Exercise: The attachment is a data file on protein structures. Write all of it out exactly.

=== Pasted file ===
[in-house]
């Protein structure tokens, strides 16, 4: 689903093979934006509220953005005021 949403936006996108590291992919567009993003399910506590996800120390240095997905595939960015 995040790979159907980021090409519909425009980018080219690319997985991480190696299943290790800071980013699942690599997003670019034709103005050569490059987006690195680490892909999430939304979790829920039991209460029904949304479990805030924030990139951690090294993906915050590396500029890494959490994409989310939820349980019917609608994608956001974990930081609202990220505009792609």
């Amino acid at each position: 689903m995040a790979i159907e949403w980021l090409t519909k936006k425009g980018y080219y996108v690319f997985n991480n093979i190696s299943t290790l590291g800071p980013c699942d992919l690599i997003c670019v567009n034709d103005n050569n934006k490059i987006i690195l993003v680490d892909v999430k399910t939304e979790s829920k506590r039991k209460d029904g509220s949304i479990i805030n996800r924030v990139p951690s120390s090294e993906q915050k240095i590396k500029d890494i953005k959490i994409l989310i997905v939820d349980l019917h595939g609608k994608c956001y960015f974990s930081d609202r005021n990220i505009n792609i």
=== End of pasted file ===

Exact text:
[in-house]
């Protein structure tokens, strides 16, 4: 689903093979934006509220953005005021 949403936006996108590291992919567009993003399910506590996800120390240095997905595939960015 995040790979159907980021090409519909425009980018080219690319997985991480190696299943290790800071980013699942690599997003670019034709103005050569490059987006690195680490892909999430939304979790829920039991209460029904949304479990805030924030990139951690090294993906915050590396500029890494959490994409989310939820349980019917609608994608956001974990930081609202990220505009792609």
């Amino acid at each position: 689903m995040a790979i159907e949403w980021l090409t519909k936006k425009g980018y080219y996108v690319f997985n991480n093979i190696s299943t290790l590291g800071p980013c699942d992919l690599i997003c670019v567009n034709d103005n050569n934006k490059i987006i690195l993003v680490d892909v999430k399910t939304e979790s829920k506590r039991k209460d029904g509220s949304i479990i805030n996800r924030v990139p951690s120390s090294e993906q915050k240095i590396k500029d890494i953005k959490i994409l989310i997905v939820d349980l019917h595939g609608k994608c956001y960015f974990s930081d609202r005021n990220i505009n792609i």